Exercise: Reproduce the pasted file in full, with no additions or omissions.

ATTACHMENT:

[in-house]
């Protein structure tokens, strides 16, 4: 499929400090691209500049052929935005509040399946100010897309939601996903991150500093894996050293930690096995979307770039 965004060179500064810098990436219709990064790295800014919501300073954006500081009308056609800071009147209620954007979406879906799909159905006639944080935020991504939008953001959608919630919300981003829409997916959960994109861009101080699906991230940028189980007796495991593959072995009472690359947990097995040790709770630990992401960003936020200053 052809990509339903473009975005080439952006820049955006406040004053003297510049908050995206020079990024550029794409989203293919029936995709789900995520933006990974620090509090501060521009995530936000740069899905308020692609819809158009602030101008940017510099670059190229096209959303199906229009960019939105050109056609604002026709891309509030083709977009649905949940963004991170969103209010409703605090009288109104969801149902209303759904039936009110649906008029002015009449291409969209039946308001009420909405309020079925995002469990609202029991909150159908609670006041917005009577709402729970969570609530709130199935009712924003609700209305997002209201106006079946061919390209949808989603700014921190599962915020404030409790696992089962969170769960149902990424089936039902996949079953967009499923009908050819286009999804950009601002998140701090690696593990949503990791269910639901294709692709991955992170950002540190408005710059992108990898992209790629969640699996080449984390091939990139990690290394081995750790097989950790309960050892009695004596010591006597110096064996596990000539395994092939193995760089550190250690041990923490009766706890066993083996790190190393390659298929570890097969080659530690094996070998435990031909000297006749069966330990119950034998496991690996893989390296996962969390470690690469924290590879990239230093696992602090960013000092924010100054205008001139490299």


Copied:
[in-house]
């Protein structure tokens, strides 16, 4: 499929400090691209500049052929935005509040399946100010897309939601996903991150500093894996050293930690096995979307770039 965004060179500064810098990436219709990064790295800014919501300073954006500081009308056609800071009147209620954007979406879906799909159905006639944080935020991504939008953001959608919630919300981003829409997916959960994109861009101080699906991230940028189980007796495991593959072995009472690359947990097995040790709770630990992401960003936020200053 052809990509339903473009975005080439952006820049955006406040004053003297510049908050995206020079990024550029794409989203293919029936995709789900995520933006990974620090509090501060521009995530936000740069899905308020692609819809158009602030101008940017510099670059190229096209959303199906229009960019939105050109056609604002026709891309509030083709977009649905949940963004991170969103209010409703605090009288109104969801149902209303759904039936009110649906008029002015009449291409969209039946308001009420909405309020079925995002469990609202029991909150159908609670006041917005009577709402729970969570609530709130199935009712924003609700209305997002209201106006079946061919390209949808989603700014921190599962915020404030409790696992089962969170769960149902990424089936039902996949079953967009499923009908050819286009999804950009601002998140701090690696593990949503990791269910639901294709692709991955992170950002540190408005710059992108990898992209790629969640699996080449984390091939990139990690290394081995750790097989950790309960050892009695004596010591006597110096064996596990000539395994092939193995760089550190250690041990923490009766706890066993083996790190190393390659298929570890097969080659530690094996070998435990031909000297006749069966330990119950034998496991690996893989390296996962969390470690690469924290590879990239230093696992602090960013000092924010100054205008001139490299």